Greater Greater Washington

Posts in category Public Spaces

Making the Anacostia a place to have fun goes hand in hand with cleaning it up

More and more people are learning how much fun there is to be had on the Anacostia River. That could mean a cleaner future for the local waterway.


A view of the Kenilworth Aquatic Gardens from the water. Photo by the author.

On any given weekend, paddlers and rowers are speckled along the water—all in brightly colored watercraft looking like a pack of Skittles that was spilled. The recreationalists are typically spotted around the Georgetown waterfront on the Potomac River. Many are seeking an escape from the city or trying their balancing skills as they attempt yoga on a stand-up paddle board.

However, the Potomac isn't the only river people turn to; the Anacostia is making a comeback.

In the summer of 2013, Ballpark Boathouse opened by Yards Park, the first kayak rental business along the Anacostia River. The Boathouse offers both kayaks and canoes to the adventure seekers.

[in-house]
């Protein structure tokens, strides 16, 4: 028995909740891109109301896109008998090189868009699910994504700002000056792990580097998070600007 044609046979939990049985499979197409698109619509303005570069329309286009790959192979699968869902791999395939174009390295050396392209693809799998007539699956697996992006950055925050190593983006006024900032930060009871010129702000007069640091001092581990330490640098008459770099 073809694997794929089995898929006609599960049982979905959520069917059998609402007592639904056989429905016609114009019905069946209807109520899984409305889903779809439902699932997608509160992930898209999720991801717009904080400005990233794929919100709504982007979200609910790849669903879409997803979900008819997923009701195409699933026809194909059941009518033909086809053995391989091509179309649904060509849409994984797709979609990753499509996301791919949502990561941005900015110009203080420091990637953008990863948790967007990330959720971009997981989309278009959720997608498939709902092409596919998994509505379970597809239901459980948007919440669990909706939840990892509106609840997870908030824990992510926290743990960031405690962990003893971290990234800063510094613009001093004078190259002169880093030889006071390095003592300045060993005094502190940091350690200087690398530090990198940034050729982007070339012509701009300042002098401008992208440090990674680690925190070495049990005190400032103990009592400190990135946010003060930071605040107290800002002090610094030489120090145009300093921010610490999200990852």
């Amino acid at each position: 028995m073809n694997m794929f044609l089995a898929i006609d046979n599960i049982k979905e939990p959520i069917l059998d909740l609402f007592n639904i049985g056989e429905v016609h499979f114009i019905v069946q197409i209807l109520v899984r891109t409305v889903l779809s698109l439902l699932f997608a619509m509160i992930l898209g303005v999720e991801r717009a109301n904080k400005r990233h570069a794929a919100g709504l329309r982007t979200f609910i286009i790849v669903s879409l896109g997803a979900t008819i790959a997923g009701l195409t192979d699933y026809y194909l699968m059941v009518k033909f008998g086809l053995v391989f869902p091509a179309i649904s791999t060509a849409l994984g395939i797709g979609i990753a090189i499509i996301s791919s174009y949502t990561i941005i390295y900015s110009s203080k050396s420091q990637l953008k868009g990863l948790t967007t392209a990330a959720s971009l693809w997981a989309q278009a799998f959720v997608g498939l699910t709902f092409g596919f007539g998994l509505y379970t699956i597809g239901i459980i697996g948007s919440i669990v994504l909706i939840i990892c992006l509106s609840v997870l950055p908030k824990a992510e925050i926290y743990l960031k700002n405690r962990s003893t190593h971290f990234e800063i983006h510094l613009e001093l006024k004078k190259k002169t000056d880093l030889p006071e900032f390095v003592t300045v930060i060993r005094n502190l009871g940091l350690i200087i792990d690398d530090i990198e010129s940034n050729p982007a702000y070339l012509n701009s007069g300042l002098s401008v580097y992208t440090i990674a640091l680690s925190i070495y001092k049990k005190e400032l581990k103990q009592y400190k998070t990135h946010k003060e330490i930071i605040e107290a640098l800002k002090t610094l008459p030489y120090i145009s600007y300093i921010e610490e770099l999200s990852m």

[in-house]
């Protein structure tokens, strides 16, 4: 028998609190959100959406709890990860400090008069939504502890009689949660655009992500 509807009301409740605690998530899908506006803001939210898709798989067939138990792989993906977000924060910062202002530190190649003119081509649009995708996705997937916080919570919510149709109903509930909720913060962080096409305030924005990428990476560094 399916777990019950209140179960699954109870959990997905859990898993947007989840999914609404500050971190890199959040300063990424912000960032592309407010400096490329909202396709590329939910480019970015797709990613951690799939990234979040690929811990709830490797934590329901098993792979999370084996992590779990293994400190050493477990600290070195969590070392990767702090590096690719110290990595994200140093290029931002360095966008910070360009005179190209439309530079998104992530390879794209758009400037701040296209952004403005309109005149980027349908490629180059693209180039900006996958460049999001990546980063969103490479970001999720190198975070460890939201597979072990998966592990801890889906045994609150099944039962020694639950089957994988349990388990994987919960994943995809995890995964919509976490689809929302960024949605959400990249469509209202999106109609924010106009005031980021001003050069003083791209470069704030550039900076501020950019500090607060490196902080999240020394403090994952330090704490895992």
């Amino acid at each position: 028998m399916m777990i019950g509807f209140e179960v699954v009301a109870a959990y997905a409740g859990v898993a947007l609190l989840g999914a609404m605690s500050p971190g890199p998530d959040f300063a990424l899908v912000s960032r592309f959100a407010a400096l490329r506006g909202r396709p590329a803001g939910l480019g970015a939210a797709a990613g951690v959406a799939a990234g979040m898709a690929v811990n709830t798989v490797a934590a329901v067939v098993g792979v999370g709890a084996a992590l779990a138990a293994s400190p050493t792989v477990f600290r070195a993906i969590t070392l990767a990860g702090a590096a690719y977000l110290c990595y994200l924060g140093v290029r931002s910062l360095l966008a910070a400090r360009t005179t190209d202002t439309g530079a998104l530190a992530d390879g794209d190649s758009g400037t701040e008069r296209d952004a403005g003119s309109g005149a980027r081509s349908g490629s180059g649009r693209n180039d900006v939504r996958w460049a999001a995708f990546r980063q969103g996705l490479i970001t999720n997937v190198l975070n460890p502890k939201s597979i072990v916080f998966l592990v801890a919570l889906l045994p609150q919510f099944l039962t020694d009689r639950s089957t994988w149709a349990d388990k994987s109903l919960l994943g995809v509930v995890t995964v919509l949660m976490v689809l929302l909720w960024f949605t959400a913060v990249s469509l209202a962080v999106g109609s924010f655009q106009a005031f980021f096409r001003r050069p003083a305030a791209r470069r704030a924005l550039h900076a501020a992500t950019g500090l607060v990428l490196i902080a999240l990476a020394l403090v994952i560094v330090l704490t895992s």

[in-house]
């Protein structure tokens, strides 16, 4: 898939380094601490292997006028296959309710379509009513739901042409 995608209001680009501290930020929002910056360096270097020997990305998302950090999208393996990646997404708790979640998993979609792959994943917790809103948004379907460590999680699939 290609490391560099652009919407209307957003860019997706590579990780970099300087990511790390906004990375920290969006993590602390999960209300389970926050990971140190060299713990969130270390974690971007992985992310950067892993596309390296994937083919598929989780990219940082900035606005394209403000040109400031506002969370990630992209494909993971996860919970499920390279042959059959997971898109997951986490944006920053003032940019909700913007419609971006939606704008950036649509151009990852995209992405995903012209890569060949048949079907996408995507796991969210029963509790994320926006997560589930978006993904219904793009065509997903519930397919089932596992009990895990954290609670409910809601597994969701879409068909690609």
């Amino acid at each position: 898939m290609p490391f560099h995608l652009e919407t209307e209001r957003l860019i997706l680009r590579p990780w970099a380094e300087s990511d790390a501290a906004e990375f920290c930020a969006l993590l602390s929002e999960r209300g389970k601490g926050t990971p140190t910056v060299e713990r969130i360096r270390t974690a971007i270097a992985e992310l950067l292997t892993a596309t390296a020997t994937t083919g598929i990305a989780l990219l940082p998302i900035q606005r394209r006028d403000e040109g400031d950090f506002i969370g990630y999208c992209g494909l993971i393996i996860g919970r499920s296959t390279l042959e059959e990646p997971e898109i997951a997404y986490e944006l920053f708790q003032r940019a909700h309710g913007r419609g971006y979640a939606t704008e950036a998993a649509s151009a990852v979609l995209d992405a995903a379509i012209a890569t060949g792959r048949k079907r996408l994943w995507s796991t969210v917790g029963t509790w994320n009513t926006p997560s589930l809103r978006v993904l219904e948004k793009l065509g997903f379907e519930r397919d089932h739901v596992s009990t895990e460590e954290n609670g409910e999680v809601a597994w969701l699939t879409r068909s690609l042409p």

A little further upriver, the Anacostia Community Boathouse has been around for over two decades. This member-driven facility offers numerous community activities, from learning to paddle a kayak or row a Dragon boat to competitive regattas.

There's lots to see when you paddle up the Anacostia

What's an outdoor recreationalist to do once they find themselves floating on top of the Anacostia River? There are few interesting sites to see via watercraft.

Tucked on the eastern shore of the Anacostia River and on the border between DC and Maryland, sits a 700-acre National Park called the Kenilworth Park and Aquatic Gardens. A maze of coves and inlets steers you through a rich landscape of cattails, water lilies, and other aquatic flora. Calm waters of these wetlands let you linger.

And although the carefully planned and maintained paths around the ponds by foot are exciting, especially when the lotus are in bloom, exploring the Gardens by kayak or canoe is a whole other world.


A blue heron stalks its next meal in the Aquatic Gardens. Photo by the author.